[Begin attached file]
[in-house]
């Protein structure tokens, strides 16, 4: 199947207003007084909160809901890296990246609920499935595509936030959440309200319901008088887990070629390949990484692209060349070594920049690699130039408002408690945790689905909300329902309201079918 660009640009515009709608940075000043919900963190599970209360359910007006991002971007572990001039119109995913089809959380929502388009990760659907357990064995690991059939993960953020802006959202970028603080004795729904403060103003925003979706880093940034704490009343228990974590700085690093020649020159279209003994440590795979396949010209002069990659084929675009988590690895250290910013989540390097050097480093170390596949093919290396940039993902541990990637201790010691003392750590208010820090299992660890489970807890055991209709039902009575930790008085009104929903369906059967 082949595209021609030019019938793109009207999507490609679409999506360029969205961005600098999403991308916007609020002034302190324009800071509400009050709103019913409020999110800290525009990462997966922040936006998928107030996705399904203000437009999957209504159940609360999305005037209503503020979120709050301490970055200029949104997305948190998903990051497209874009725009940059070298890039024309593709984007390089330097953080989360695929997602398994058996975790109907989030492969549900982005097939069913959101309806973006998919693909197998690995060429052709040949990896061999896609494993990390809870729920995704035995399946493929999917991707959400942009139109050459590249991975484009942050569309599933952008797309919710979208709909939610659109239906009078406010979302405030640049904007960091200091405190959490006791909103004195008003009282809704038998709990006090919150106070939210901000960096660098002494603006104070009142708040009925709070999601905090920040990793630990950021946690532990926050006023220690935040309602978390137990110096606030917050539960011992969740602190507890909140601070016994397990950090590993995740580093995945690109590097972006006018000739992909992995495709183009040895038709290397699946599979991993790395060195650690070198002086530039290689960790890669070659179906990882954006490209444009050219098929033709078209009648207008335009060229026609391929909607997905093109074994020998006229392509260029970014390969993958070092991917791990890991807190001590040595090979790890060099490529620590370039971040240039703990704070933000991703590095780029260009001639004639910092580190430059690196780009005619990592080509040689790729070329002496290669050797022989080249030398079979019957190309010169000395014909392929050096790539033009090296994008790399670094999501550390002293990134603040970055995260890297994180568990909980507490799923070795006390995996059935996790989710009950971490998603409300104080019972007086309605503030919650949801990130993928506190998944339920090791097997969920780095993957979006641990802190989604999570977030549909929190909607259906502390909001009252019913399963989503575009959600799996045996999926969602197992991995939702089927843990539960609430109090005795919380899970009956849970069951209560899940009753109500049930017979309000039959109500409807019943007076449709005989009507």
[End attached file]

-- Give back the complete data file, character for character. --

[in-house]
């Protein structure tokens, strides 16, 4: 199947207003007084909160809901890296990246609920499935595509936030959440309200319901008088887990070629390949990484692209060349070594920049690699130039408002408690945790689905909300329902309201079918 660009640009515009709608940075000043919900963190599970209360359910007006991002971007572990001039119109995913089809959380929502388009990760659907357990064995690991059939993960953020802006959202970028603080004795729904403060103003925003979706880093940034704490009343228990974590700085690093020649020159279209003994440590795979396949010209002069990659084929675009988590690895250290910013989540390097050097480093170390596949093919290396940039993902541990990637201790010691003392750590208010820090299992660890489970807890055991209709039902009575930790008085009104929903369906059967 082949595209021609030019019938793109009207999507490609679409999506360029969205961005600098999403991308916007609020002034302190324009800071509400009050709103019913409020999110800290525009990462997966922040936006998928107030996705399904203000437009999957209504159940609360999305005037209503503020979120709050301490970055200029949104997305948190998903990051497209874009725009940059070298890039024309593709984007390089330097953080989360695929997602398994058996975790109907989030492969549900982005097939069913959101309806973006998919693909197998690995060429052709040949990896061999896609494993990390809870729920995704035995399946493929999917991707959400942009139109050459590249991975484009942050569309599933952008797309919710979208709909939610659109239906009078406010979302405030640049904007960091200091405190959490006791909103004195008003009282809704038998709990006090919150106070939210901000960096660098002494603006104070009142708040009925709070999601905090920040990793630990950021946690532990926050006023220690935040309602978390137990110096606030917050539960011992969740602190507890909140601070016994397990950090590993995740580093995945690109590097972006006018000739992909992995495709183009040895038709290397699946599979991993790395060195650690070198002086530039290689960790890669070659179906990882954006490209444009050219098929033709078209009648207008335009060229026609391929909607997905093109074994020998006229392509260029970014390969993958070092991917791990890991807190001590040595090979790890060099490529620590370039971040240039703990704070933000991703590095780029260009001639004639910092580190430059690196780009005619990592080509040689790729070329002496290669050797022989080249030398079979019957190309010169000395014909392929050096790539033009090296994008790399670094999501550390002293990134603040970055995260890297994180568990909980507490799923070795006390995996059935996790989710009950971490998603409300104080019972007086309605503030919650949801990130993928506190998944339920090791097997969920780095993957979006641990802190989604999570977030549909929190909607259906502390909001009252019913399963989503575009959600799996045996999926969602197992991995939702089927843990539960609430109090005795919380899970009956849970069951209560899940009753109500049930017979309000039959109500409807019943007076449709005989009507």